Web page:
Annual event provides inspiration for everyone involved
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Annual event provides inspiration for everyone involved


COLUMBUS — Samuel Garay climbed out of his special buggy with help from his father, Jose.

The smiling 7-year-old then bounced down the track at Pawnee Park's Memorial Stadium during Saturday's We Can Run, Walk and Roll event before crossing the finish line.

It was a big accomplishment for Garay, who was born with paralysis on the right side of his body and unable to walk until he underwent a number of operations on his knee.

He still has issues with the bones in his right leg.

“We were at the doctor in Omaha just last week,” said Garay's grandmother Jessica Froehner. “The doctor told us that it would be a good idea to cut the bones a little bit to make Sam more comfortable. But Sam heard this and yelled, 'No. I have a race to go to!’”

The Garay family has two years to decide when the boy's operation will be.

“Thinking about the surgery makes my tummy hurt,” Garay said.

Before Saturday's race, Garay made sure he got some help from above.

“I wanted to pray with my family before the race,” he said. “I wanted God to make my feet still work during the race so I could win.”

We Can Run, Walk and Roll, which was held for the seventh time, is sponsored by Columbus Community Hospital as an event for people of all abilities.

“It’s such a fun atmosphere to see people cross the finish line,” said Doug Janssen, director of rehabilitative services at the hospital. “Families are waiting here to see their loved ones make it. Really, it’s a way that everyone can complete the race next to each other.”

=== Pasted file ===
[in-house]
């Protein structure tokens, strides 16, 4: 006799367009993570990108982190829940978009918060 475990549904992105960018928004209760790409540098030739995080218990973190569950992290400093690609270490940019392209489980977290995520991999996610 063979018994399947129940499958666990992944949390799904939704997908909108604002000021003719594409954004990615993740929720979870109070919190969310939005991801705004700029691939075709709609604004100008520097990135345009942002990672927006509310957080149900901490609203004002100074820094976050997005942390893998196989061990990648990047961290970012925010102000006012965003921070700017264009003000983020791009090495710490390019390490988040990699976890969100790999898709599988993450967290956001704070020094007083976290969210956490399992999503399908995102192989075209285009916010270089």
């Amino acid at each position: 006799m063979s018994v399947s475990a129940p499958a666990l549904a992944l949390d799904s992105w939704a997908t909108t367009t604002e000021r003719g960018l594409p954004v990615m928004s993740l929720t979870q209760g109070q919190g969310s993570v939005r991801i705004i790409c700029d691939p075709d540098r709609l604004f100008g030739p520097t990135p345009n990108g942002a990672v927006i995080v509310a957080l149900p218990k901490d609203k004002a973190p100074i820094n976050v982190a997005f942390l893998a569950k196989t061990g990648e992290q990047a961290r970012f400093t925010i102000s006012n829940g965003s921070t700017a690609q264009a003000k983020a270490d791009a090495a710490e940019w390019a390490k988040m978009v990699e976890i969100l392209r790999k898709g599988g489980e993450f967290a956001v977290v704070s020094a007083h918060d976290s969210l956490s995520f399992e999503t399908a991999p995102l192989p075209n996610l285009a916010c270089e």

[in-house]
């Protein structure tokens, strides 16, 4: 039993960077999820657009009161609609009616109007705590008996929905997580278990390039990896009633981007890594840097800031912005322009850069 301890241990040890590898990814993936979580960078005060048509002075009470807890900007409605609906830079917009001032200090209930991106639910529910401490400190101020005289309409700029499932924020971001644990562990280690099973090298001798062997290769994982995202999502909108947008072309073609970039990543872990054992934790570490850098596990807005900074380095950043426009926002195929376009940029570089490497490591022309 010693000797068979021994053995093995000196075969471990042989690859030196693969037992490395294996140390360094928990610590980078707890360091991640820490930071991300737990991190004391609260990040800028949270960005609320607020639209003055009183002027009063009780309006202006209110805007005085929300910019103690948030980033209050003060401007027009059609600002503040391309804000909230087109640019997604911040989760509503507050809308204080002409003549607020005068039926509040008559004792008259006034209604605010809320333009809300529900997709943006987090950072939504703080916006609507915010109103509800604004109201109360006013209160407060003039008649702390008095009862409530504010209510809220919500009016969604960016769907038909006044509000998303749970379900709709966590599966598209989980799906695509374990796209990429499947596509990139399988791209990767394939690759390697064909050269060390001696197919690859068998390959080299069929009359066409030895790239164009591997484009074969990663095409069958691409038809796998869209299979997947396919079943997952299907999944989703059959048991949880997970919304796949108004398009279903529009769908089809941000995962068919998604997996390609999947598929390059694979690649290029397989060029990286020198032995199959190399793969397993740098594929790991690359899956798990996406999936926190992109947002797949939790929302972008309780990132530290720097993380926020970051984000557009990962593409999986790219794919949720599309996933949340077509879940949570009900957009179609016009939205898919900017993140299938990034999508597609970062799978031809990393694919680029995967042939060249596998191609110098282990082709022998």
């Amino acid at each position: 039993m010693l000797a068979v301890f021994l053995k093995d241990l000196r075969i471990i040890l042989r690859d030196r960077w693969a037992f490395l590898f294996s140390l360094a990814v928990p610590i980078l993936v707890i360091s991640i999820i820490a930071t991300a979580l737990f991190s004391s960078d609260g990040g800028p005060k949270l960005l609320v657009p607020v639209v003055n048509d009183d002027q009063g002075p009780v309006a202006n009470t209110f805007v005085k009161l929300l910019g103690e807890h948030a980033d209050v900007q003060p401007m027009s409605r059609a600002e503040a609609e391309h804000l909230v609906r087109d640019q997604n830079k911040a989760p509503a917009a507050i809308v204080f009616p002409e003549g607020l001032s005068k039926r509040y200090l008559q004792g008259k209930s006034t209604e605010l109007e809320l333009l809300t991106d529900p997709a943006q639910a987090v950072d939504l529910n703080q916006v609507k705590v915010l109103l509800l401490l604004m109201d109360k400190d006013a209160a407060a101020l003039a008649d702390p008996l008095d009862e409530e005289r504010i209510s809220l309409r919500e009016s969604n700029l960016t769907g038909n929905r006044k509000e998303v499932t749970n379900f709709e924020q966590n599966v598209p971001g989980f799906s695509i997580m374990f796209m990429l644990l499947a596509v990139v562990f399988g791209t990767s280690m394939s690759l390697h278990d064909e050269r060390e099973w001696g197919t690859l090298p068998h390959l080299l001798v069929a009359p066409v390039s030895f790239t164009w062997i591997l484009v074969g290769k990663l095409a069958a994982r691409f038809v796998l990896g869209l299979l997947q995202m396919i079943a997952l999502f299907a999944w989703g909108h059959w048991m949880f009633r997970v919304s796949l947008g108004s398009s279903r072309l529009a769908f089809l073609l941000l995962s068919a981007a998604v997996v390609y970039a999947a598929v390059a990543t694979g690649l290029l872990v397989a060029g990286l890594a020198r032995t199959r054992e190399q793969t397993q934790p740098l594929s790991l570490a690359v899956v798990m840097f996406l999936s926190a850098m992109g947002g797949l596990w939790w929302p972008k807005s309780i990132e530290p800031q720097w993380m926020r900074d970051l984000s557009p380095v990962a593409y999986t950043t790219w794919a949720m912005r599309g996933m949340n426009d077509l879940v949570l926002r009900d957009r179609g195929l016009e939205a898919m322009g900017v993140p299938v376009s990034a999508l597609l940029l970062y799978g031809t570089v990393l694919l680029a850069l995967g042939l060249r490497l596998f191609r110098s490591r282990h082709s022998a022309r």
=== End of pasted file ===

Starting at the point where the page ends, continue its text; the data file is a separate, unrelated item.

The event, which includes 5K and 1-mile races, also raises money for special AmTryke bikes and tricycles provided to those with disabilities.

“The AmTrykes are very adaptable to those who have many different abilities,” Janssen said.


Heath Zinnel, center, gets help from his brother Gary Zinnel, left, and friend Brian Beck as the three complete Saturday's We Can Run, Walk and Roll race at Pawnee Park's Memorial Stadium.

Heath Zinnel asked his brother, Gary, to stop pushing his wheelchair about 20 yards from the finish line. Gary and family friend Brian Beck positioned themselves so they were able to hold Zinnel upright as the trio completed the event together.

“This is maybe the fifth time I have been out here," Zinnel said. "I want to keep coming because I really hope to make it 1 mile all alone.”

The Columbus man was in a traffic accident in 2002 and in a coma for three months. Physical therapy helped him regain some function, but he still needs the wheelchair for mobility.

Zinnel said the best part of the annual race is making his son, Logan, proud of him.

“We all come out here and no matter how well we can walk, we just keep moving,” he said. “There is so much hope here in all of us. We all want to make it.”


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